“Psychiatrists are aging out of practice at a time when demand for their services is spiking,” said Travis Singleton, senior vice president of Merritt Hawkins. “Finding a psychiatrist willing to practice in an inpatient setting is like looking for a needle in a haystack.”
A job in a new licensing board is within your grasp, and the only thing standing in your way is a few pieces of paper.
Trish Dehmel, Director of CSI Inc. in Halifax, says her job is to help physicians cut through the red tape — allowing them to obtain those documents quickly and easily.
“It can be hard for individuals to contact the right people in some countries — or even to know who to contact — and how to get them to take you seriously,” says Dehmel. “Providing criminal checks is not a priority in some foreign countries, and so they may not attach as much importance to providing the results as we do in North America.”
In some instances, records are centralized to the region in which they lived, searches cannot be conducted nationally, and data may only be obtainable for the past seven years.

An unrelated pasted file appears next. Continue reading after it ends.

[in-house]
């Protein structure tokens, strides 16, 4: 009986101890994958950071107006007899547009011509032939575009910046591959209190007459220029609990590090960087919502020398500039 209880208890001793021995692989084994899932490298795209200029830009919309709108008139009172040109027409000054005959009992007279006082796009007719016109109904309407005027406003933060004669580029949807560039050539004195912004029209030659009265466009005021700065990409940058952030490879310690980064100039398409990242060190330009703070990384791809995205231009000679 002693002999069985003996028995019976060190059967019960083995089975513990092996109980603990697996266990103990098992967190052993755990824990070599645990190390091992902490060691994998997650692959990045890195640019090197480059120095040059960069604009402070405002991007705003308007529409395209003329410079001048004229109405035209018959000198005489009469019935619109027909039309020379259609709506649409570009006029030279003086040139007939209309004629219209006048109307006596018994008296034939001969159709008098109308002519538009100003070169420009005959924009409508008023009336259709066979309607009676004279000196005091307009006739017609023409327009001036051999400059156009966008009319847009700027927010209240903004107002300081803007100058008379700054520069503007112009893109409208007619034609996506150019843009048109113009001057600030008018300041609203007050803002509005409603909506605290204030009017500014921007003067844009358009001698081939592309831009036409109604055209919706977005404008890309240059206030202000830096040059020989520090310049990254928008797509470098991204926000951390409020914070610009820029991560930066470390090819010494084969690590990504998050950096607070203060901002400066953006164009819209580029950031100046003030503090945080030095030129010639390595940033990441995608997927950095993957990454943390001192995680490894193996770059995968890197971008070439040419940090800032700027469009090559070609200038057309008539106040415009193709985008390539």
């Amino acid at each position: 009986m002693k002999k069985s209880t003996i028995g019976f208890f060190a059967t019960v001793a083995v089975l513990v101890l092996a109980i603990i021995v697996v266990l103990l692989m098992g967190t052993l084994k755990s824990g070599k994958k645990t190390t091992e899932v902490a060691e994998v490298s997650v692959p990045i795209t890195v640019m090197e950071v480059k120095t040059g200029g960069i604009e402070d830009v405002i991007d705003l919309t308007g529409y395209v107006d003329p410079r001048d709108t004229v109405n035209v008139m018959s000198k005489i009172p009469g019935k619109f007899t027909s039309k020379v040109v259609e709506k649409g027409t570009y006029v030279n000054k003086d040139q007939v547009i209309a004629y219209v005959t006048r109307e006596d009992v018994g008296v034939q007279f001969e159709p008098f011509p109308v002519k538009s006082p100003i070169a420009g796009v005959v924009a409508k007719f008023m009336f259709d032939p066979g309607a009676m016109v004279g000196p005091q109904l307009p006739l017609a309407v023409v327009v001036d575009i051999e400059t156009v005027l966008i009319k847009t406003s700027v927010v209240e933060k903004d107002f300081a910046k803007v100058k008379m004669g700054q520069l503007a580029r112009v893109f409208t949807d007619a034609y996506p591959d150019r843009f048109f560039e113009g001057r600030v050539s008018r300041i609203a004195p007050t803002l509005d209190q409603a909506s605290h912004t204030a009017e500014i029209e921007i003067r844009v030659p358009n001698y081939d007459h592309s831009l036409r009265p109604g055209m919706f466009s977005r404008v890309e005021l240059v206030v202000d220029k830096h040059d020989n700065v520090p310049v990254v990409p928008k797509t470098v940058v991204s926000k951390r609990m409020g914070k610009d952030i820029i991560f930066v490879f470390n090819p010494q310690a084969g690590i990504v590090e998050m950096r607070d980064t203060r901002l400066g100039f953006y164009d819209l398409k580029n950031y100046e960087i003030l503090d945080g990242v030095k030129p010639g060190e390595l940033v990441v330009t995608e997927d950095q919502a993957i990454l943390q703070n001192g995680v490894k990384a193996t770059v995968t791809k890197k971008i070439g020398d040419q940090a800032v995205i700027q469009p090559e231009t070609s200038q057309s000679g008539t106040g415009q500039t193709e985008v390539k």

A former federal police office, Dehmel knows the industry inside out and has been helping healthcare professionals navigate the system for the last decade.
CSI employees work with healthcare professionals, hospitals, private clinics, and licensing colleges in order to simplify the process of obtaining police clearance checks and certificates of conduct.
The requirements are different for each licensing board. In Nova Scotia, for example, a new physician needs a criminal records search to satisfy the requirements of the College of Physicians and surgeons. If they plan on working for Capital Health or the IWK Health Centre, they will also need a search of the pardoned sex offender database, which requires a set of fingerprints and takes about two weeks.
But it’s not always as easy as it sounds.